Tax basis is the cost or value of an asset – used to determine equity or ownership for the purpose of tax assessment, exchange, or sale. It generally includes purchase price, taxes, transportation costs, and fees, and is increased or decreased based on what occurs to the property during its owner’s period of ownership in order to determine the owner’s adjusted basis. Basis creates a way for deciding what part of a sale of property or a business should be taxed. When the property is sold, the entity selling the property is only taxed for any amount of the sale that is above the basis. For example, if ABC Co. had a tax basis of $1,000,000 for a building and sold the building for $1,200,000, ABC Co. would only be taxed on $200,000 ($1,200,000-$1,000,000=$200,000).
When the assigned value of a property is based solely on its cost of acquisition, its basis is referred to as cost basis – which is generally the case for most assets. The cost of acquisition may include amounts that are paid by cash, debt obligations, and other property or services.
In the case of common assets, like stocks and bonds, the basis is generally the purchase price, plus additional costs such as commissions and recording or transfer fees. However, there are cases where the basis of an asset is not determined by the taxpayer’s cost of acquisition, but rather by an asset’s fair market value or the basis of a previous owner.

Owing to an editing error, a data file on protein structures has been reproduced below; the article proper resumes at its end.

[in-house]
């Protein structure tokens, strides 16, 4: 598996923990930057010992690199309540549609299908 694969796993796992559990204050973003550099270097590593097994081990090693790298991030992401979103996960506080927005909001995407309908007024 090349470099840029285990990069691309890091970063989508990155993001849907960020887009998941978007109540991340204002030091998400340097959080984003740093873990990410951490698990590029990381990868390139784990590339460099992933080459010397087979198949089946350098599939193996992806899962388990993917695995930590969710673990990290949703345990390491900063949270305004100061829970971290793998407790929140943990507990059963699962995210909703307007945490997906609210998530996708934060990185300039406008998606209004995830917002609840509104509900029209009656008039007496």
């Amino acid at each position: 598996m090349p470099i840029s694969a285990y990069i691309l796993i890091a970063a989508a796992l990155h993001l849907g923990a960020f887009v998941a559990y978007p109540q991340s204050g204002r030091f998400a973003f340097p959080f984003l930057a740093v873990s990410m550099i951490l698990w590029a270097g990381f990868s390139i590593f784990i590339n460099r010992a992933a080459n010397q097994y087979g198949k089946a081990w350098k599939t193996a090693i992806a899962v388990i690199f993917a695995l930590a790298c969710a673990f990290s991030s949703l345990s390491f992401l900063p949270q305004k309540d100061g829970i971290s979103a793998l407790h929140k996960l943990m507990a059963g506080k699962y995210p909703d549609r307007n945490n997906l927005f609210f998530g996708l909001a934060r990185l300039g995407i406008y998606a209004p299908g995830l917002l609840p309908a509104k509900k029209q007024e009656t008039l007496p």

Some activities will change the basis of property for a variety of reasons such as increased costs or property depreciation. Changing the tax basis more accurately reflects what the owner should be taxed on after sale. For example, Katie bought a business for $5,000,000 which depreciated in value by $1,000,000, and Katie used depreciation on her taxes for the next ten years effectively avoiding taxes on $1,000,000. In order to account for this, Katie’s cost basis would be lowered to $4,000,000. This means that once the property is sold, Katie will incur taxes for anything over $4,000,000 instead of $5,000,000.
Examples of expenses that increase basis include:
- Rehabilitation expenses
- The cost of extending utility service lines to a property
- Impact fees
- Legal fees for defending and perfecting title
- Zoning costs
Examples of expenses that decrease basis include:
- Deductions for clean-fuel vehicles and refueling property
- Deductions for amortization, depreciation, and depletion
- Postponed gain from the sale of a home
- Casualty and theft losses and insurance reimbursements
- Cancelled debt that is excluded from income
- Rebates from a manufacturer or seller
[Last updated in October of 2021 by the Wex Definitions Team]